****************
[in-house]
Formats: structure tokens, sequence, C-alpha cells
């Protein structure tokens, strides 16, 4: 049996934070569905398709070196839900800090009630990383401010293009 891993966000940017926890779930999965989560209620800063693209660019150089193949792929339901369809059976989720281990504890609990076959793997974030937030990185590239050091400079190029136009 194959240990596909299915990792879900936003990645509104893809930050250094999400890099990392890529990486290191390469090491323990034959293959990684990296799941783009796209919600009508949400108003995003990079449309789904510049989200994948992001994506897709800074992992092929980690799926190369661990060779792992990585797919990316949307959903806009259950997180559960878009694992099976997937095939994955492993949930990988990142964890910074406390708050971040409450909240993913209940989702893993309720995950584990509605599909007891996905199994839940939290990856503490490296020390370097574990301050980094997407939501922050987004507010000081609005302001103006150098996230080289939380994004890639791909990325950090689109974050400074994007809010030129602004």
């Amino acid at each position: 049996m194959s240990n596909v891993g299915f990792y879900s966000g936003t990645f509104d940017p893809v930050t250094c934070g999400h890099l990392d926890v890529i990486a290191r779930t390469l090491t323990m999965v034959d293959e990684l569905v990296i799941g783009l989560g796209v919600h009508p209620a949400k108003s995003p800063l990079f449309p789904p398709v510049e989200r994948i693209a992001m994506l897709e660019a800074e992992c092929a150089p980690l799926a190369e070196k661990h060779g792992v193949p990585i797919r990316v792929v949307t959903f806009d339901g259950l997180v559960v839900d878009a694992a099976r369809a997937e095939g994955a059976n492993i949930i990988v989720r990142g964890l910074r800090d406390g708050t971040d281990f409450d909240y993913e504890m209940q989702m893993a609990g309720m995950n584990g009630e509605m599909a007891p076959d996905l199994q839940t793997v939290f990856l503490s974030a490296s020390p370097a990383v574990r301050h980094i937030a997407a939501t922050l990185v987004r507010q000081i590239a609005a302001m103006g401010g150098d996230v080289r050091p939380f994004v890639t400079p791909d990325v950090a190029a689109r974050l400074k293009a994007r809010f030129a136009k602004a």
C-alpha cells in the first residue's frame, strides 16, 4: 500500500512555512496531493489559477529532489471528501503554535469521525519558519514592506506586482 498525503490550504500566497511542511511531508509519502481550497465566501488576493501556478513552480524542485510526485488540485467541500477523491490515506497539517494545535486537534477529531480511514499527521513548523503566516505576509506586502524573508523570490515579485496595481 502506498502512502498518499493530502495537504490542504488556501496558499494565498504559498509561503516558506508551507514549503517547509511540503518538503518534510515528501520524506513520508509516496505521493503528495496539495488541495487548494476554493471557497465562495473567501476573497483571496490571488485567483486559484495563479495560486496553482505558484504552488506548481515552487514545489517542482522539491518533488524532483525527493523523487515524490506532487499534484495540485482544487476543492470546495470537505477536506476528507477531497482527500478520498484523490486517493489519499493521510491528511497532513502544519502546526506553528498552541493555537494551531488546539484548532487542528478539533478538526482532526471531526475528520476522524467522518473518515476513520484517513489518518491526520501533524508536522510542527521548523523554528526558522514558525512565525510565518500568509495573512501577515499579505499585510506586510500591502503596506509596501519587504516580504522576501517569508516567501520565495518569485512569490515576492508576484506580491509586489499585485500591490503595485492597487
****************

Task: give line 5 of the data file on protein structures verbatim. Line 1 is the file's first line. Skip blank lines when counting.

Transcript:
C-alpha cells in the first residue's frame, strides 16, 4: 500500500512555512496531493489559477529532489471528501503554535469521525519558519514592506506586482 498525503490550504500566497511542511511531508509519502481550497465566501488576493501556478513552480524542485510526485488540485467541500477523491490515506497539517494545535486537534477529531480511514499527521513548523503566516505576509506586502524573508523570490515579485496595481 502506498502512502498518499493530502495537504490542504488556501496558499494565498504559498509561503516558506508551507514549503517547509511540503518538503518534510515528501520524506513520508509516496505521493503528495496539495488541495487548494476554493471557497465562495473567501476573497483571496490571488485567483486559484495563479495560486496553482505558484504552488506548481515552487514545489517542482522539491518533488524532483525527493523523487515524490506532487499534484495540485482544487476543492470546495470537505477536506476528507477531497482527500478520498484523490486517493489519499493521510491528511497532513502544519502546526506553528498552541493555537494551531488546539484548532487542528478539533478538526482532526471531526475528520476522524467522518473518515476513520484517513489518518491526520501533524508536522510542527521548523523554528526558522514558525512565525510565518500568509495573512501577515499579505499585510506586510500591502503596506509596501519587504516580504522576501517569508516567501520565495518569485512569490515576492508576484506580491509586489499585485500591490503595485492597487